Muschamp: ‘Actions are what we need’

Updated: Jun. 8, 2020 at 4:31 PM EDT
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COLUMBIA, S.C. ( - South Carolina football coach Will Muschamp was not particularly vocal on social media in the two weeks since the murder of George Floyd in Minneapolis, Minn.

Instead of putting words in a graphic on Twitter, he let his actions speak on Friday as he led the team in a peaceful march in the streets of Columbia up to the State Capitol Building.

On Monday, meeting with members of the media for the first time in over a month, spoke his own words instead of issuing a carefully crafted statement.

“Last week, I asked Levi Johnson, who is a friend of mine here in Columbia, to talk with our football team. His son, Chris, who is a chaplain for Coach Martin at basketball, and also Reverend Charles Jackson Jr. who runs our spiritual development program (also spoke).

“Mr. Johnson was part of the civil rights movements in the 60s. The first thing he talked to our players about was having the right to vote; that gives you a voice. We did this as a team on Friday, most of our guys registered to vote. That gives you a voice, and we did this as a team on Friday, we went down and registered. A lot did it online. We’re very proud of them to understand that part of it.

“That was the one most important thing he talked about. He also talked about educating yourself from your past. He was the first African-American graduate from the University of South Carolina Law School, first African-American to be president of the Bar Association here in the state of South Carolina. He has overcome racism in his life in a first-class manner. He’s one of the pillars of our community and how he leads his life. He really talked in terms of the things he went through, the adversity he faced coming up in a very tough time in the 60s.

“Reverend Charles Jackson Sr., who has spent 49 years at Brookland Baptist Church, talked to our teams as well. He emphasized communicating, a peaceful protest, which we did this Friday as a football team at the Governor’s Mansion and the State House. But continue to build relationships that break down the barriers that we have in our country.

“I think the two words as a team that we took from this was “educating” and “communicating.” The more you know about somebody, the more you feel comfortable with them, and that’s what we need to continue to do. The two unacceptable words at this time are “silence” and “violence.” Actions are louder than words. I can put out a paragraph on social media, and that does nothing compared to what we did Friday as a football team. The actions are what we need; we can’t be silent about racial inequality at this time.

“Violence, Dr. King once said, ‘Hate begets hate, violence begets violence.’ That’s still true today. That’s not the answer for what we need to do as we continue to move forward. We’re going to continue to educate and communicate to our team. I have speakers scheduled throughout the month of June.

“My father always told me that it’s easy to do what is right, and that means a lot to me. When you’re in a time of adversity, when you’re in a time of strife, to be able to do what is right. I’d love to one day see our world as a locker room. It doesn’t mean we all love each other, it’s not true. It doesn’t mean we all like each other, but we have respect for each other and we have respect for the common purpose that we’re all coming together for. Those are my thoughts on some recent events in our country.”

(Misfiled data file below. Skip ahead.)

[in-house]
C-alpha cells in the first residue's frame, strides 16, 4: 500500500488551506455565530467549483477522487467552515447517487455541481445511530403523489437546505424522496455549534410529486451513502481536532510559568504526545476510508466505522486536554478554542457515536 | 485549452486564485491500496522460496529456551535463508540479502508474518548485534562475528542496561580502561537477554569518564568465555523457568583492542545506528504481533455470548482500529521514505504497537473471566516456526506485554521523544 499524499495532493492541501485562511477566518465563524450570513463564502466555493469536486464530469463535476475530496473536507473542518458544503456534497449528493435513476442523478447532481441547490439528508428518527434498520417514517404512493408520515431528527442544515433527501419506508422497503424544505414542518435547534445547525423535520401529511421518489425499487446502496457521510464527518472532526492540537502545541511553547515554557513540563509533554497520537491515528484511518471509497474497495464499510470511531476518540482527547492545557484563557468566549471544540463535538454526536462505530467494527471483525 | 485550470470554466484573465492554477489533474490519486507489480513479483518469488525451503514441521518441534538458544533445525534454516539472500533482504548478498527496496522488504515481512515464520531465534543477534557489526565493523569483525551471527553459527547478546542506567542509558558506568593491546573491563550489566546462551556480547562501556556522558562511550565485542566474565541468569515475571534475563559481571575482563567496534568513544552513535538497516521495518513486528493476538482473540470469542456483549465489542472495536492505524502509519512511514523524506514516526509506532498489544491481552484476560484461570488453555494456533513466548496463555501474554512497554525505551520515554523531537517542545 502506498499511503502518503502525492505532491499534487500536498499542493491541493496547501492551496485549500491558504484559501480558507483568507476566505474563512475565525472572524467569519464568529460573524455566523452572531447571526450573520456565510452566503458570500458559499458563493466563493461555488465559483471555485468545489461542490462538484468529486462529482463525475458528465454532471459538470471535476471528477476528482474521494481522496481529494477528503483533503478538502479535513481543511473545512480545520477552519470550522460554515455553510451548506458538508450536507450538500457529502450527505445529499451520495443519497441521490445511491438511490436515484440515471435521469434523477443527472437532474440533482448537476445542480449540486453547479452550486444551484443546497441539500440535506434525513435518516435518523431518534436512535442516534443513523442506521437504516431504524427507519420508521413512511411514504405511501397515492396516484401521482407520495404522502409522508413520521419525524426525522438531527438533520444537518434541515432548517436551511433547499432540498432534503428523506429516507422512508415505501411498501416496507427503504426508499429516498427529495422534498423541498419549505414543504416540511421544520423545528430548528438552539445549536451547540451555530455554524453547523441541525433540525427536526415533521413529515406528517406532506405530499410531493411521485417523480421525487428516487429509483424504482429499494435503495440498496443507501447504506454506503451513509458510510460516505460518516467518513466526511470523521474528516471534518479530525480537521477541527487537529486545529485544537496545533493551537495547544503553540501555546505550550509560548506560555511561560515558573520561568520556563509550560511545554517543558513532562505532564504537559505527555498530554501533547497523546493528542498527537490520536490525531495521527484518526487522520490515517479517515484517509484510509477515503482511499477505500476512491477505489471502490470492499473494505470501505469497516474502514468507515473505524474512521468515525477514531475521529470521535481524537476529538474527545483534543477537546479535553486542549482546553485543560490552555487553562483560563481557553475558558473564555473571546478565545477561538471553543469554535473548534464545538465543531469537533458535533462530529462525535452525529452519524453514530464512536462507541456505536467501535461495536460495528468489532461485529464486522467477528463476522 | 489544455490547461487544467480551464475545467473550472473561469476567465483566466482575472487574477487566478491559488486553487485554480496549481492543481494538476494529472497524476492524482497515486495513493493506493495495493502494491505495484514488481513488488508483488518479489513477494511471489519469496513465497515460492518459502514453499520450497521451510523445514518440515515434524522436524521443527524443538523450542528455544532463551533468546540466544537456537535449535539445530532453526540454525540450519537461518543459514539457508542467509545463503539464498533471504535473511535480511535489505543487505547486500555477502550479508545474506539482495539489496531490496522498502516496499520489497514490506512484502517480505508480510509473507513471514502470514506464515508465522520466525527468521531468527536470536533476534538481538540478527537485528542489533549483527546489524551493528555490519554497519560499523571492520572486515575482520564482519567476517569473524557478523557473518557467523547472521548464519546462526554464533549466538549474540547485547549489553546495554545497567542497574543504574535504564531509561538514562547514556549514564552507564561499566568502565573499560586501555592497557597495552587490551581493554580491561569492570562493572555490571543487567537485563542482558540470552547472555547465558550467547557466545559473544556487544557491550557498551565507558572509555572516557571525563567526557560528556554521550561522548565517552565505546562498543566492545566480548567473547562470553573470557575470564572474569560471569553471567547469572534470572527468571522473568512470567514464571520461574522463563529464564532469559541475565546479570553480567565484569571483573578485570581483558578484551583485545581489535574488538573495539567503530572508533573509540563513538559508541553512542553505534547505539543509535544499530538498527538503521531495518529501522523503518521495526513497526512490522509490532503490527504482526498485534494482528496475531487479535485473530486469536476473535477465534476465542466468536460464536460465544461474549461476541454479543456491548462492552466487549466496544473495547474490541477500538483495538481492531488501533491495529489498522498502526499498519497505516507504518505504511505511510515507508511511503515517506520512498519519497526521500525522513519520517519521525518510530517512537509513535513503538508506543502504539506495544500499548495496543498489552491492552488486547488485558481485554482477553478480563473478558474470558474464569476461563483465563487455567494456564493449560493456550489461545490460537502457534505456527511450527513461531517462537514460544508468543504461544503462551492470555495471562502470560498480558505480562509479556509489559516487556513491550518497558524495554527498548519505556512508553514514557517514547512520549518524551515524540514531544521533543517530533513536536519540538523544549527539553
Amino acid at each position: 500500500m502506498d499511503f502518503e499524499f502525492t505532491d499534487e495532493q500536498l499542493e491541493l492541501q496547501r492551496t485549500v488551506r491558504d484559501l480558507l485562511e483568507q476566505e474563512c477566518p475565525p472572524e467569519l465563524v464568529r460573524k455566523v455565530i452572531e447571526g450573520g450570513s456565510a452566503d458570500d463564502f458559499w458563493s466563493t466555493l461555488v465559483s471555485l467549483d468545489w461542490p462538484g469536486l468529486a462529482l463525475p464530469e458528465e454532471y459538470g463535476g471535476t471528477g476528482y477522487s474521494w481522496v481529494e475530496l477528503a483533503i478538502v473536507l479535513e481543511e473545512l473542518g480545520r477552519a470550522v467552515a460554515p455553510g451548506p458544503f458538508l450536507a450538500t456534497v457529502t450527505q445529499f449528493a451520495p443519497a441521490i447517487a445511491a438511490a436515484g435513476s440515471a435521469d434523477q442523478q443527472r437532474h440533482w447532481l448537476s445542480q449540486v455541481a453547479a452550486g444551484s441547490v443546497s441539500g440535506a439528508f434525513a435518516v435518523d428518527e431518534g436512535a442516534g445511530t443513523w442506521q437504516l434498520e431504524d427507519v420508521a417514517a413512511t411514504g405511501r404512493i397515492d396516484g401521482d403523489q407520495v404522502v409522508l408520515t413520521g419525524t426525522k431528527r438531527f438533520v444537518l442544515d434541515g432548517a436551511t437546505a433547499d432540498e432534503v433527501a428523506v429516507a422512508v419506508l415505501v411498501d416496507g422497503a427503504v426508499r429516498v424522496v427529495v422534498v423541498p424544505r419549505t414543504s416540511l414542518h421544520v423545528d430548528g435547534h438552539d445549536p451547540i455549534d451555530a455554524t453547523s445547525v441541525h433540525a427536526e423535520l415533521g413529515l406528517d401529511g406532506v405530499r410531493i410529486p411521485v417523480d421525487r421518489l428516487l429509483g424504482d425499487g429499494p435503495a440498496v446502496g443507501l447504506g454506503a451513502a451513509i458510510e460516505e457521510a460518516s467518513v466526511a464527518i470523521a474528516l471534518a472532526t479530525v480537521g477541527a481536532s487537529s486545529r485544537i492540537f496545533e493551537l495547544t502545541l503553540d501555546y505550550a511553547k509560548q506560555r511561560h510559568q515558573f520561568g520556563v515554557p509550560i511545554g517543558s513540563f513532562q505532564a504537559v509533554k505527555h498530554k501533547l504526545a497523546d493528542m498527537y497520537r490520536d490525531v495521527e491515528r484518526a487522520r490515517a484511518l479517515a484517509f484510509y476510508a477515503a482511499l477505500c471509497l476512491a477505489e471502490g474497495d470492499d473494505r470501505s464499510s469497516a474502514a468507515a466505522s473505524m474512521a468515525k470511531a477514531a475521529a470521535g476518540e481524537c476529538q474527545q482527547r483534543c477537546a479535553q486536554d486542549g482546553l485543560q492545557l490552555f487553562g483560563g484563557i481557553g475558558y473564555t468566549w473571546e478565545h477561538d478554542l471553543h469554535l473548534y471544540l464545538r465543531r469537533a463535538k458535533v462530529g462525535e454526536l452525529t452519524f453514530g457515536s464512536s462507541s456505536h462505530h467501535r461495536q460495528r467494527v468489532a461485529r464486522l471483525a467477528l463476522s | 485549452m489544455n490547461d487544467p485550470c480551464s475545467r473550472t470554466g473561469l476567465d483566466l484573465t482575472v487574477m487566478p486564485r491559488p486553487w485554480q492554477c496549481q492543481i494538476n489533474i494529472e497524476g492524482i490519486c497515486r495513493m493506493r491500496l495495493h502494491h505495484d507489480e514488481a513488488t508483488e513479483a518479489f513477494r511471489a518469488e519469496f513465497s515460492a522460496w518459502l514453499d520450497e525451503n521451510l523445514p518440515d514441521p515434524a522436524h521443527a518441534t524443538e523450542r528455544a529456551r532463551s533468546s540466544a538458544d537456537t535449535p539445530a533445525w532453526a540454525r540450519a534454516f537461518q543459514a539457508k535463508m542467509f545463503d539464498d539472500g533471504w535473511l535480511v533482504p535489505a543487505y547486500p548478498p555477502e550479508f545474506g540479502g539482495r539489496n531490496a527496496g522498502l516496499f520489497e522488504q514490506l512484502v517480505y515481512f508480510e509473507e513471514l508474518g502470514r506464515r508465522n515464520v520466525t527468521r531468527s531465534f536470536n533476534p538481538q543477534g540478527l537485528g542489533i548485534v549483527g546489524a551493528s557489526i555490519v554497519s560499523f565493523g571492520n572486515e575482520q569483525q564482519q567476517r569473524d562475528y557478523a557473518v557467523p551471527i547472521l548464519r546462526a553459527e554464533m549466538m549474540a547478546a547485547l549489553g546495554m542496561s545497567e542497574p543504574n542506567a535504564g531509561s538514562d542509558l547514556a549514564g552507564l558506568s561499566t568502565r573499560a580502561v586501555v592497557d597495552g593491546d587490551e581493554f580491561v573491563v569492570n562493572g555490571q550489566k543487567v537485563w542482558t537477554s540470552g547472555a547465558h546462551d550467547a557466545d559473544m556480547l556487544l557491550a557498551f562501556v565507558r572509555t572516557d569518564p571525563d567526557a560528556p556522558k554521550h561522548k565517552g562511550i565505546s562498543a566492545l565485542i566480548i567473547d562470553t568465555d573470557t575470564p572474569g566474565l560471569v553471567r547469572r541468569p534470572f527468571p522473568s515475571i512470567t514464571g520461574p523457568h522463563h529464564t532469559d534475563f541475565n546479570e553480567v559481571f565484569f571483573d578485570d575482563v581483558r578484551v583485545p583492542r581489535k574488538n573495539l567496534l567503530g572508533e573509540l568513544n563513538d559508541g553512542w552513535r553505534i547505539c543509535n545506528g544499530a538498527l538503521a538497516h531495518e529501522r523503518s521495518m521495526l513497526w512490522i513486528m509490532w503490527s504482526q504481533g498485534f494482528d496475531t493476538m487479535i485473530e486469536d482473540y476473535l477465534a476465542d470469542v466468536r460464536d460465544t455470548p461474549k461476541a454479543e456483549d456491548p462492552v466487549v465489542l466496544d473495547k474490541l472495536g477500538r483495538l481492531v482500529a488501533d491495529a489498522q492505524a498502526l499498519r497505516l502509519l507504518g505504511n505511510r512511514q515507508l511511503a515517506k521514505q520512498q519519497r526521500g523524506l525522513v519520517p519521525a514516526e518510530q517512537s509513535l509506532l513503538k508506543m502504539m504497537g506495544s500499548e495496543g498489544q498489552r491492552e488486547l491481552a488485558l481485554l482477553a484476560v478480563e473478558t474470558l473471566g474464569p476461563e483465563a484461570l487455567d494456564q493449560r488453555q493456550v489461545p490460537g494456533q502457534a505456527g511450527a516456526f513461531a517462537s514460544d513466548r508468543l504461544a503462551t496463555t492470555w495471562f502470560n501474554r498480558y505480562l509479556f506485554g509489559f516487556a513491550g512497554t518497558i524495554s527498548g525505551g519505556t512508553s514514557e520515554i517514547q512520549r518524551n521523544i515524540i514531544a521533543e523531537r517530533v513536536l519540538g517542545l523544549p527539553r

Q: Do you foresee the relationships changing between white coaches and African-American football players, especially in terms of communication?

“I can just speak for me personally and I don’t think anything is going to change. You go through life in your profession and what you do, you constantly, at least I do, self-evaluate the things you can do better. I can be a better listener, and that’s what I told our football team in some of the conversations we’ve had moving forward. As far as the relationship I have with our players, it’s not going to change for me.

Q: Why was it so important to you to be visible with your players at the protests on Friday?

“I felt it was important for our football team to make a statement and I told our team that Carol and I were going to be there on Friday, they’re more than welcome to walk if they wanted to. Our entire team, other than some guys who had some graduation who were not able to come, took part.”

Q: Some schools are having off days in November to vote. Will you do that?

“We’re going to certainly encourage them to vote. We’ll cross that bridge when we come to it. But they’ll have plenty of time to go vote, I can assure you of that.”

Q: Jay Urich’s poster has gone viral. How important is it important to have a teammate like Jay and player like him in the locker room?

“Fortunately for us here at South Carolina, we have a lot of guys like Jay who care about each other, see the injustice going on in the country and want to stand up for each other. When you want to stand up for a teammate, it’s a brotherhood. I’m also very proud of Jay, but I’m also proud of the entire team.”

Q: When you have a team come together like yours did with the march, how do you feel that kind of coming together can translate to the type of team and performance you can have this fall?

“I don’t think there’s any question that during times of adversity, you find out a lot about people. I saw the team galvanize itself through some meetings last week and then obviously on Friday. That was nothing that surprised me or shocked me. I’ve been pleased with how we’ve worked through the offseason program, been pleased with how we’ve come through adverse situations to try to make a difference in our state, our city and our country.”

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